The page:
A little friend was just spotted in Seattle!!  Oh my!!

Something Gnomish this way comes

Look out, Durham, NC! On March 20th, an unholy army of cork gnomes will descend upon you! They will be hiding in secret places downtown, on Ninth Street and in other locations TBD.

Look at these murderous faces.

And if you’re lucky enough to stumble upon one and take it home… alas, I cannot say what will befall you. 

Brought to you by the devious fiberistas of Durham String Thing, of which I am a card-carrying member. 

My days have been consumed with knitting these Korknisse. To make my gnomes, I’ve modified the original pattern, found on raverly and designed by Manne. (An English version of the pattern, translated from the Norwegian by Saartje, can be found here: )

More details to come, gentle Durham.  Do not be afraid!

Beware: Pixie Messenger Bags found in the woods

Pixies have been leaving their little messenger bags in the woods behind my house!

This is the bag that every stylish Pixie grabs before she sets out on one of her troublemaking adventures!  Inside is an official Pixie Journal where the little trickster plots her fiendish schemes.

A little secret... I am totally obsessed with my own version of pixies, which I call O’Pixies.  I have an entire fictional world constructed (in my mind and in my notebooks) about the O’Pixies Universe, including details for each of the six tribes that I created.  The little people are complicated and at times dark…

The O’Pixies take up such a large place in my imagination that it is almost hard to sort out all of the projects, stories and items that I want to create for them. It is actually overwhelming!  I will write more about the O’Pixies as the project continues, but for now, here are some of their tiny bags.

The Pixie Messenger Bags are a version of the my Ornamental Joy - Tiny Handbags pattern, the same pattern that I've used to make Mrs. Claus' Date Night Handbag and many other types of little wool purses.  I knit them and then felt them in the washing machine. 

I’ve made dozens of Ornamental Joy bags in various versions over the years. I've sold most of them at Center Fest in Durham or at my OJ Designs partner Juline’s Arts Education conferences.  They are a quick, fun way to use of scraps of yarn and other embellishments like beads and buttons.  Some people use them as Christmas ornaments, but I keep them around all through the year.

For these Pixie Messenger Bags, I embroidered little wool/rayon felt cloud faces and used a pastel pencil to give them rosy cheeks.  I embroidered around the handles in silver DMC floss.

I especially like the little snouty nose on this cloud’s face.

A proper tutorial is in the works for my blog.  The pattern was originally published in String Thing Theory, which my fiber arts group String Thing published on, but if anyone wants a copy of the pattern, please just let me know and I'm happy to send it. It is super simple.

But, be very careful with O’Pixies. They have a dangerous streak. Next to the little bags I found piles of tiny bones, some hair that looked suspiciously like Rico's and at least one tooth that was decidedly human. That is all I’m going to say.

Mrs. Claus’ Date Night Handbag Ornaments

Making ornaments is one of my favorite parts of the Christmas season.  I’m calling these "Mrs. Claus’ Date Night Handbag."   It is a very simple pattern that I wrote up 2 years ago that I call Ornamental Joy Tiny Handbags.  I’ve made this pattern in all types of yarns and with all types of embellishments.  (I’ll post photos of the various versions over the next few days.)  Mrs. Claus doesn't always want to be a frump.  But she is a hard working woman, so she never ventures forth without her "Naughty or Nice" notebook.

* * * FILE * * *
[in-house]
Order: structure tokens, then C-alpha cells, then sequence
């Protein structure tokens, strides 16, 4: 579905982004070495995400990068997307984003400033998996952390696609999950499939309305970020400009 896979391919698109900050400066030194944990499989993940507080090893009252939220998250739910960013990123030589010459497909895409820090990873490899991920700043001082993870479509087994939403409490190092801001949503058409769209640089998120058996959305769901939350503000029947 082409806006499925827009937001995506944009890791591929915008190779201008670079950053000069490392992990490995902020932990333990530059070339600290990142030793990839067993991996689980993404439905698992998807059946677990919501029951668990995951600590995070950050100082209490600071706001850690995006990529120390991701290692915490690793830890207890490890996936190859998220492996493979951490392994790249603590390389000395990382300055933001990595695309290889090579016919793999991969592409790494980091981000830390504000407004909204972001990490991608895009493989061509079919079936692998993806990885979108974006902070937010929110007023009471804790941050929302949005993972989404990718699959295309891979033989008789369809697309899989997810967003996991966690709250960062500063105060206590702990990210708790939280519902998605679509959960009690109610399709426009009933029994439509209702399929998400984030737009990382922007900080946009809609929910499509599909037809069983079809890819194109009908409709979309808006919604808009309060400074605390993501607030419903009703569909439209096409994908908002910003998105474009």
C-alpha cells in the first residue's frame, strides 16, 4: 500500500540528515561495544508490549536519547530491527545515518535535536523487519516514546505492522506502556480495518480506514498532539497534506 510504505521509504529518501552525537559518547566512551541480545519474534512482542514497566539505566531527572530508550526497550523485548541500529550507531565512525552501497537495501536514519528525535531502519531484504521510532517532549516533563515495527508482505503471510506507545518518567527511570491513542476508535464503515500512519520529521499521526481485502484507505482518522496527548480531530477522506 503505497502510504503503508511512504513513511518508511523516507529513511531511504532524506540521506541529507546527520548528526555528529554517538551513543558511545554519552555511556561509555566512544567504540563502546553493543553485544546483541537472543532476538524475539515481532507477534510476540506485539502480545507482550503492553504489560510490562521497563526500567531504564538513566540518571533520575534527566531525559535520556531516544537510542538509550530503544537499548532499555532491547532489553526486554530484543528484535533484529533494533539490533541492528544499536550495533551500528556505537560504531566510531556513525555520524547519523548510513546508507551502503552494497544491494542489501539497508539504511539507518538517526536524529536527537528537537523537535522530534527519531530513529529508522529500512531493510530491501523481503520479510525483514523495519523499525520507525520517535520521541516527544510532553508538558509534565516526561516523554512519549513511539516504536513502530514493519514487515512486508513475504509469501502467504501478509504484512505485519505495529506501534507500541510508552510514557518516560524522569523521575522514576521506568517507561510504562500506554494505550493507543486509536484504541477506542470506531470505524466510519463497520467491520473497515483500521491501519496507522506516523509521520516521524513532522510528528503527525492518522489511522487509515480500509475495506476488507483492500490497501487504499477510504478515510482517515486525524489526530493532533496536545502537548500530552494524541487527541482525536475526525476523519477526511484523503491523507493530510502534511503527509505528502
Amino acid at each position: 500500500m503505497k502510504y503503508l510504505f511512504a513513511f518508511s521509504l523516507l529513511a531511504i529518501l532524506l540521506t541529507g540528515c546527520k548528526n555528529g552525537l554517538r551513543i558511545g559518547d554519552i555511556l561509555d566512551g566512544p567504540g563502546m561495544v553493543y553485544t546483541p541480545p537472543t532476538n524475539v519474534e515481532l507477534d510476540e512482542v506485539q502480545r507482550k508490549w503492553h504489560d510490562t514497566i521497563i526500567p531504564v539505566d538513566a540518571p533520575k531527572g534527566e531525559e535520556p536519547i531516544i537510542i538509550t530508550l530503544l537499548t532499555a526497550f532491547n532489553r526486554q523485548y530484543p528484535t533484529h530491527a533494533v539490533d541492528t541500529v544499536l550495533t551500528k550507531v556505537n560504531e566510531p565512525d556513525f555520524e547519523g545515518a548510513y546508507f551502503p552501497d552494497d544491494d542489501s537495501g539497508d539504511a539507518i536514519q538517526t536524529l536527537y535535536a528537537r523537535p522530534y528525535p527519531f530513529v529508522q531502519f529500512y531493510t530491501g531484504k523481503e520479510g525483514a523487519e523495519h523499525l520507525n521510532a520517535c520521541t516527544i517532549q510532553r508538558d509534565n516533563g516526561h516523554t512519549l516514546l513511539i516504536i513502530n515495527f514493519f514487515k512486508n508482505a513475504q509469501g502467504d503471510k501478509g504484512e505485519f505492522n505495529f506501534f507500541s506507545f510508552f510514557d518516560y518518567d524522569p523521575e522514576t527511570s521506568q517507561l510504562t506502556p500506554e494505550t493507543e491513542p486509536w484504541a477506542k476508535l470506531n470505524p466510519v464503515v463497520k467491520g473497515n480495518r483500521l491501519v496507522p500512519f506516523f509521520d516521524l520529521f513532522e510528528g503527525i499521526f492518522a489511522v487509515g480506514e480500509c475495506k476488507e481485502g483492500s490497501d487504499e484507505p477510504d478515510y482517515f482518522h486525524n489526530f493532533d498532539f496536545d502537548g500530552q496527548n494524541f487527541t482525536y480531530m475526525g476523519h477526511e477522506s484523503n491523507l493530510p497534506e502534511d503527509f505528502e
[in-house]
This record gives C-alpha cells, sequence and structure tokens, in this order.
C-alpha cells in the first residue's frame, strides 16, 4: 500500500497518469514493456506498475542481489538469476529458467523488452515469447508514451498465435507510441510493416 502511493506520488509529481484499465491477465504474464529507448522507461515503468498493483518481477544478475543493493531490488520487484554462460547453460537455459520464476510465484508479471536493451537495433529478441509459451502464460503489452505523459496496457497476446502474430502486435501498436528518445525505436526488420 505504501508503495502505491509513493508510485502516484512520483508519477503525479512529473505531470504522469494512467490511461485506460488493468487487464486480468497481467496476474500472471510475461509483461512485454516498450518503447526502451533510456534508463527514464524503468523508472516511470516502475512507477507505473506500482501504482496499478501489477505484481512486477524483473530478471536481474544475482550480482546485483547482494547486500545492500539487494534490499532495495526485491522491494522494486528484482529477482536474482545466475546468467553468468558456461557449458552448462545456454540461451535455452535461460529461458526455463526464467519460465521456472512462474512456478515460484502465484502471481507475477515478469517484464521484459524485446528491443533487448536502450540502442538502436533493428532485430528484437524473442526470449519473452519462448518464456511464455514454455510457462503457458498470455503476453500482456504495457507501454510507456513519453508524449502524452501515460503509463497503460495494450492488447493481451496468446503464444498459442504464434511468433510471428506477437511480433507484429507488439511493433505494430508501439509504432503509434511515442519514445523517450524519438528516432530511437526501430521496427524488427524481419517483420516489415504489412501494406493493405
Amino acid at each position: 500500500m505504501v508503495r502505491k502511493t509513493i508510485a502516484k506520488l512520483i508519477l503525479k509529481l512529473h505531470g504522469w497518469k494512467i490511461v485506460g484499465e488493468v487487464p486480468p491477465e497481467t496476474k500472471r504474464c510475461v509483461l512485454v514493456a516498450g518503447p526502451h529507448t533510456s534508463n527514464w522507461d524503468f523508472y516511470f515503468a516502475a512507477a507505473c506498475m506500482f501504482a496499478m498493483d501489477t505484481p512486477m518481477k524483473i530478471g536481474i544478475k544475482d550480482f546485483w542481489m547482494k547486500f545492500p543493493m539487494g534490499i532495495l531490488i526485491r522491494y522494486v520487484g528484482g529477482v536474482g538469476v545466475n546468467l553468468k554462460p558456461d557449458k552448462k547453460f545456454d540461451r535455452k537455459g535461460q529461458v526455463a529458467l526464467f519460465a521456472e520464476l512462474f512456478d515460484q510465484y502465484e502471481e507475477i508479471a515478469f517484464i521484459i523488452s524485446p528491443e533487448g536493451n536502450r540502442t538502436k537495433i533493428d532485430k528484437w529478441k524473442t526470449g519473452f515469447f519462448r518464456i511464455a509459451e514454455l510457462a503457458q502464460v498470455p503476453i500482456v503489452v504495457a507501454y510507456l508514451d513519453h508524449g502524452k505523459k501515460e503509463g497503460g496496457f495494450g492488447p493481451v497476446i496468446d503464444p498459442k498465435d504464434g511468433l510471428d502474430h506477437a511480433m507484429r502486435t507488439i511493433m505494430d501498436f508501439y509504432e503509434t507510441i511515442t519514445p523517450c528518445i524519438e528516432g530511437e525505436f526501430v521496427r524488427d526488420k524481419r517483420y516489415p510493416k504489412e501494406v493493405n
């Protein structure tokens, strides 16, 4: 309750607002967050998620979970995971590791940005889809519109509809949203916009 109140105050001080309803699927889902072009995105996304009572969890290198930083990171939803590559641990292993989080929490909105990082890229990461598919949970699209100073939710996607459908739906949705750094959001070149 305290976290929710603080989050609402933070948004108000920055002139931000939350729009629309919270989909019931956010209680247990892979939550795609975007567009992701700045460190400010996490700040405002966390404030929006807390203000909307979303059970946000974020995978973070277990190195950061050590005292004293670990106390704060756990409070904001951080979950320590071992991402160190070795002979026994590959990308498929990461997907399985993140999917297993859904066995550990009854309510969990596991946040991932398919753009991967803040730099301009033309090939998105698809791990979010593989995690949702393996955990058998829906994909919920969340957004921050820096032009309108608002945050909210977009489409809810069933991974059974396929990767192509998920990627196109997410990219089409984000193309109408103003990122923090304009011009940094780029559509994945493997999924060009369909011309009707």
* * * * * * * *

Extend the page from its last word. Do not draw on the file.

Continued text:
Fortunately for those of us who are on the wild side, Mrs. Claus enjoys drinking rich, red, Italian wines (vino nobile di Montepulciano is her favorite) and, despite her ample frame, is a bit of a lightweight.  She is a happy drunk and after the first glass and a half, she simply adores every person she sees and we all get our names scrawled into the “Nice” side of her notebook.  

Forgive me for this hopping around among the holidays, but back to Halloween… Rico and I carved these faces into our pumpkins and presented them to my parents.  Mine is the friendly face on the left. (Looks like one of my creatures!) Rico’s is the deranged face on the right.

Today we roasted the seeds and OH MY, I’d forgotten how yummy freshly roasted pumpkin seeds are! We soaked the seeds overnight in salt water, let them dry for a day and then roasted them for 45 minutes at 300 degrees in a mixture of butter, salt and garlic.  Shazam!!

What the heck is "stitch, stab & scrawl?"

I know... Stitch, stab and scrawl... a little odd sounding...

Thought I'd create a simple blog to collect my adventures in toy making and other creative endeavors! And to make my toys and other objects, I do a lot of stitching (sewing, embroidery, knitting), stabbing (needle felting) and scrawling (sketching designs, doodling, writing about the creatures I make).  See, not as fearsome as it first sounded, huh?

Here is an example of two creatures who I made with lots of stitching, stabbing and scrawling.

Meet Shabadoo & Shabadee, the demented bunnies of 2009.  They are sisters living on separate coasts.  Shabadoo lives with my friend Lisa in Portland and Shabadee lives with me in Durham.  Huge fans of The Beastie Boys "Hey F*ck You!" from which they got their names.

Shabadoo & Shabadee have knitted and felted bodies. Their heads are needle felted and ears are wet felted. They have various embroidery on their matching frocks and paws. And they sport art shrink paper images of their own skulls.  They are tough girls.

Two of my girls!